Protect Your Computer At WiFi (Wireless) Hotspots

August 22, 2008

When you use a Wireless Hotspot, you have more to worry about than viruses. Hackers are notoriously known for “sniffing” wireless “traffic” going through the air, searching for logins and passwords and such.

As Leo Laporte has pointed out, you need to follow safe computing practices. These include not running as an Administrator unless you absolutely need to. Also, download and install updates as soon as they are released via Windows Update.

Some hotspots use WPA encryption to help secure and protect users, though places like Starbucks don’t. Either way, you should run an antivirus, firewall, and antispyware products, if for no other reason than to protect your computer.

As Leo points out, “have the attitude that someone is watching you and only do stuff you don’t mind being watched doing. Use encrypted email. Use SSL email (https://gmail.com). Or, just don’t check it. But the best way is to work through a VPN. Hotspot VPN is a good one. $10 a month.”

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How to Boost a Router Signal

May 12, 2008
  1. Check for interference
    • Replace devices in your home that can interfere with network traffic on the 2.4GHz frequency range. These devices include many cordless phones, microwave ovens, and the like.
    • Check your signal strength with these devices on and off to determine if they are the cause of your signal problems.
    • Buy a wireless network analyzer to track down the source of interference.
  2. Change your signal channel
    • Routers can broadcast on a series of channels, between one and eleven. Change to a channel that will allow your router a clear signal between other wireless networks.
    • Use a software utility to analyze which networks are using which channel.
    • Configure your system for an unused channel.
  3. Reposition your Router.
    • Raise the router up as far as possible to increase the effective broadcast range.
    • Move the router away from any metal including metal shelving, filing cabinets and similar common objects.
    • Move the router closer to the receivers, if possible.
  4. Raise your transmit power.
    • Check your router’s documentation and configuration utility for the ability to change the Xmit power of your router: the amount of power it uses to transmit the signal. generally you can boost this number by up to 50mW, however you do risk overheating or damaging your router.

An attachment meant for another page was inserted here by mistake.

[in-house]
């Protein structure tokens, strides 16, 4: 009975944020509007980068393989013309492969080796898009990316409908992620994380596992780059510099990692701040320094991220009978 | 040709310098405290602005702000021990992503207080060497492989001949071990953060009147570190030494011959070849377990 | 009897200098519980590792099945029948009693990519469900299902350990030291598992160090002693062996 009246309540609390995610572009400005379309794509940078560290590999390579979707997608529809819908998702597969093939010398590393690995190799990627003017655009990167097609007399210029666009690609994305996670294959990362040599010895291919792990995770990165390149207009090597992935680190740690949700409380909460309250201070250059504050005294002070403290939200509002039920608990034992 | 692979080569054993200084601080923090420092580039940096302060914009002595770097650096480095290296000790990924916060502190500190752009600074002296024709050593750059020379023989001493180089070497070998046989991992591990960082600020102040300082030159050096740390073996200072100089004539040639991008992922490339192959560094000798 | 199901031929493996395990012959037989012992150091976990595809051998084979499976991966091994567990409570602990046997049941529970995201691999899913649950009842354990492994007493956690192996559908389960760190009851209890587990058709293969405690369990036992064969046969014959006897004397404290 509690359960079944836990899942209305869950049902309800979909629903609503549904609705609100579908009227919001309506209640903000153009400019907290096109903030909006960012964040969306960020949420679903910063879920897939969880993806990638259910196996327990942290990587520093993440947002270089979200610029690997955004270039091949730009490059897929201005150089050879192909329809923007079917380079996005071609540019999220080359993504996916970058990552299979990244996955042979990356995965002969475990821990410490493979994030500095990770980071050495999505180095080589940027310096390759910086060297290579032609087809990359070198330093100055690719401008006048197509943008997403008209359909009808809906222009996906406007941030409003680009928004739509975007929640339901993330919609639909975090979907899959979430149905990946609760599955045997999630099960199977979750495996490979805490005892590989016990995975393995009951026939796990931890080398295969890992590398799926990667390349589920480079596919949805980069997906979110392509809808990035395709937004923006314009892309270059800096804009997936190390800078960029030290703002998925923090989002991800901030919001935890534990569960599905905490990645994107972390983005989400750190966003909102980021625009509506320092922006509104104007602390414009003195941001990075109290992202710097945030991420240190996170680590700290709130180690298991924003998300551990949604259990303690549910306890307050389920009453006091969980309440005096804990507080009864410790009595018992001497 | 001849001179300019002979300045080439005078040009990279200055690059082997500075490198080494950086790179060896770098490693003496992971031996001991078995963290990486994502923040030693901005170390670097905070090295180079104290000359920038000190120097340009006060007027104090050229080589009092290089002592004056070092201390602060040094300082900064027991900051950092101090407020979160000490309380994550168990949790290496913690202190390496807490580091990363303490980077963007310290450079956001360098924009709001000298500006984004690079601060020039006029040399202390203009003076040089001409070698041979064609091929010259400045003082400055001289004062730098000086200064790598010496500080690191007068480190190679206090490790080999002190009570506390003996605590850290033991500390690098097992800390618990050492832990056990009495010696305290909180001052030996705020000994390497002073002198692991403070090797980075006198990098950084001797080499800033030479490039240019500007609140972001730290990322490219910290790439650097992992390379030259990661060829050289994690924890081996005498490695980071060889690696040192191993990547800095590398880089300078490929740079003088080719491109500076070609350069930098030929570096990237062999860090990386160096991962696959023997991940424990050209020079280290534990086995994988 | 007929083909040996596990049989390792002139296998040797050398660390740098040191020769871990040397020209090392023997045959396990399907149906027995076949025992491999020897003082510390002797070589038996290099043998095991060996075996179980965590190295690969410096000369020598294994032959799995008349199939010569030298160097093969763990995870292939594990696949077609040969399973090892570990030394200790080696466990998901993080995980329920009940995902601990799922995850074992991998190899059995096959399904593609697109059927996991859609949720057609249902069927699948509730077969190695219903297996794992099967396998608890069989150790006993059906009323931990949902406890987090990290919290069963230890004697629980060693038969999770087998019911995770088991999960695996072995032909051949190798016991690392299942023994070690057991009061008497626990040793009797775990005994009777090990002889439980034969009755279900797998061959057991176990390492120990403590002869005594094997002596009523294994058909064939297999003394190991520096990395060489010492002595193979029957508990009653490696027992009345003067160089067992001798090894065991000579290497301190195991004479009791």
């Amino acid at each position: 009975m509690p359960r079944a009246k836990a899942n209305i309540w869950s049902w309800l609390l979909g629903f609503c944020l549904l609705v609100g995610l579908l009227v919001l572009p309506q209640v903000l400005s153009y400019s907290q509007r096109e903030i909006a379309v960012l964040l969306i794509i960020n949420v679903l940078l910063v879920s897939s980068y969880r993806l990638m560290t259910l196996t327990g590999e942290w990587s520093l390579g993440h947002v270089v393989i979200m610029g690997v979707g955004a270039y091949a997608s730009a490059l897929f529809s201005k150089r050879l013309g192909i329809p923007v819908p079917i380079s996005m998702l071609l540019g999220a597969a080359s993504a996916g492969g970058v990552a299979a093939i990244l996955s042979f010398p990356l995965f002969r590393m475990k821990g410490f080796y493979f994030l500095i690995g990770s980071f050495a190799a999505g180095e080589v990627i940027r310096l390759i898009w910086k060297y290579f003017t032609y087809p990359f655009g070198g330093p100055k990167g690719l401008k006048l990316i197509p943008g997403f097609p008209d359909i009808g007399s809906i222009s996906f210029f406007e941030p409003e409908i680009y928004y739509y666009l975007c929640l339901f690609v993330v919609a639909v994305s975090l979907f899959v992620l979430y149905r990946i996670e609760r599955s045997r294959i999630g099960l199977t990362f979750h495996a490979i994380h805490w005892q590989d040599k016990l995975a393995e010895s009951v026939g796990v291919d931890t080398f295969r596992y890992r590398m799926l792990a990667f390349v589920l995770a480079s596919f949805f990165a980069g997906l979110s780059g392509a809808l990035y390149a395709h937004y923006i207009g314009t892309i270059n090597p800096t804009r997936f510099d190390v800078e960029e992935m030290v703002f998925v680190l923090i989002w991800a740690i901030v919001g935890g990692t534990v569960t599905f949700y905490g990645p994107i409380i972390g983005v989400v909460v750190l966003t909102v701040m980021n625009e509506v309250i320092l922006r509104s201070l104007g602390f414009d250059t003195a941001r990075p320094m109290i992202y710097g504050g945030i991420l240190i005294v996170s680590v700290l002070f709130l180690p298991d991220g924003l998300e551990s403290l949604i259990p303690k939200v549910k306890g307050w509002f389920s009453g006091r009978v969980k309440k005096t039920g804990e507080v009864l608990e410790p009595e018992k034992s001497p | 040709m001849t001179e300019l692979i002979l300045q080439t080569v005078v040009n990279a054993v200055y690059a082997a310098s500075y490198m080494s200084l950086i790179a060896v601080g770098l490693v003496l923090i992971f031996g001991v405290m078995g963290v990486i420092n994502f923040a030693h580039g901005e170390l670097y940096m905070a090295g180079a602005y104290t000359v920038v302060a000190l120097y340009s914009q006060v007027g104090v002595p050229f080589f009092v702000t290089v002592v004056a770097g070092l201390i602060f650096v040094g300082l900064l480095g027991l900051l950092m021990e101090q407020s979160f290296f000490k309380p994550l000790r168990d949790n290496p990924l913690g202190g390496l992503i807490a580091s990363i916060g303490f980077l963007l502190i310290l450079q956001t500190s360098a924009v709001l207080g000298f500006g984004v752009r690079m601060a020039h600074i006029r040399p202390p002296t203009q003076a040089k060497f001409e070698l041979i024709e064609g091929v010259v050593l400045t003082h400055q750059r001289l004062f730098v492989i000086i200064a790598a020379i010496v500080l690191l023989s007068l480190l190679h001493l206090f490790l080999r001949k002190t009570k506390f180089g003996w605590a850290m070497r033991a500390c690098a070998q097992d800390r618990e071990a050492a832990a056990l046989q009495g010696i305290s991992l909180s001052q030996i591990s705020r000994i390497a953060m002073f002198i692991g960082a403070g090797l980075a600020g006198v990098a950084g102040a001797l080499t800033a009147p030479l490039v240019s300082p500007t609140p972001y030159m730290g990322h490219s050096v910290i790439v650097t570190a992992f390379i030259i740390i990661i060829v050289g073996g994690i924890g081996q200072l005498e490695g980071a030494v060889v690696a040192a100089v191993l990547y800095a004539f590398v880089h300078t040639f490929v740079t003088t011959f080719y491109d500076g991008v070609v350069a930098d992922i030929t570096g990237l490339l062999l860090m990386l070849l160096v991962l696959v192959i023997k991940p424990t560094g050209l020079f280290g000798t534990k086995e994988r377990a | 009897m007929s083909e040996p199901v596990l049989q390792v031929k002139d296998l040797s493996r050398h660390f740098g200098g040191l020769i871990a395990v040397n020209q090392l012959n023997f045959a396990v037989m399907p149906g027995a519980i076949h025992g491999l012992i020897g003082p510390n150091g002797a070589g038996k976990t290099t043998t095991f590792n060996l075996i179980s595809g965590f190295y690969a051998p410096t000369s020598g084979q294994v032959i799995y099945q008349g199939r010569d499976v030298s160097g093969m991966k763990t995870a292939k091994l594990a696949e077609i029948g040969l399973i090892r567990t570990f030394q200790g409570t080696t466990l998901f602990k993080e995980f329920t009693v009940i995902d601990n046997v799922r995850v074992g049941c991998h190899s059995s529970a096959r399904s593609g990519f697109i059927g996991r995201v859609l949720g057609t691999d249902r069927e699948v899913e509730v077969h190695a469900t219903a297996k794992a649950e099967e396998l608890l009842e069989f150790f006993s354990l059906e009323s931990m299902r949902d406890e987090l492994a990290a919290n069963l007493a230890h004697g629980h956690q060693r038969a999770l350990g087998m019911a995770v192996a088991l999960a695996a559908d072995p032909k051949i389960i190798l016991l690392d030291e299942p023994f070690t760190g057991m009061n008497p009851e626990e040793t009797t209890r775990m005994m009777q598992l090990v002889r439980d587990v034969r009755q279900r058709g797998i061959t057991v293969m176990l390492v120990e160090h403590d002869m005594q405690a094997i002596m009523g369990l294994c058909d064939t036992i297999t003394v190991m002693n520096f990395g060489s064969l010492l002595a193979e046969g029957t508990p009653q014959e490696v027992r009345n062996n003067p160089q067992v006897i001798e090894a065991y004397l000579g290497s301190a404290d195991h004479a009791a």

5. Replace the Antenna.
    • Unscrew and replace the broadcast antenna on your router with a model that delivers more power. Not all routers allow for new antenna to be attached, but many do.
  6. Install a Repeater.
    • Purchase a repeater. A repeater is a piece of hardware that acts like a wireless network expander. The repeater takes the signal from your router and boosts it to increase the range.
    • Wireless repeaters are increasingly common and affordable and will probably be available in your local computer store, or on the Internet.
  7. Install a Wireless Amplifier
    • Purchase and attach a wireless amplifier, also known as a booster, directly to your router. A booster can be more affordable than a repeater as they only increase the strength of your existing signal, rather than the strength and range.

source: http://www.wikihow.com/Boost-a-Router-Signal


Securing Your Wireless (Wifi) Network

August 23, 2007

-Interference is a big issue as well (metal in the walls – signal will bounce right off it) 
-You can get a wireless repeater(s) to increase signal strength 
-buy hardware that uses WDS [WDS may also be referred to as repeater mode because it appears to bridge and accept wireless clients at the same time]
-Need to find a repeater compatible with your router [same brand name, uses same wifi standards]
-For maximum network compatibility, use all of the same brand-name products
-If it’s a wireless router, turn on WPA encryption [improved data encryption and user authentication]
-Hide your broadcast ID or MAC address filtering [identifies your specific computer, network card, or network’s internet address]
-Turn off Universal Plug and Play (UPnP) [allows software to change router settings without user interaction]
-Change the default name of the router [in router settings]
-change default router password [something not easily guessed or in the dictionary]

-Turn off WAN administration [refer to user manual]

-access your wired or wirless router by typing 192.168.0.1 or 192.168.1.1 in your internet browser

more info: http://www.wirelessnetworkproducts.com/index.asp?PageAction=Custom&ID=21

partial source: techguylabs.com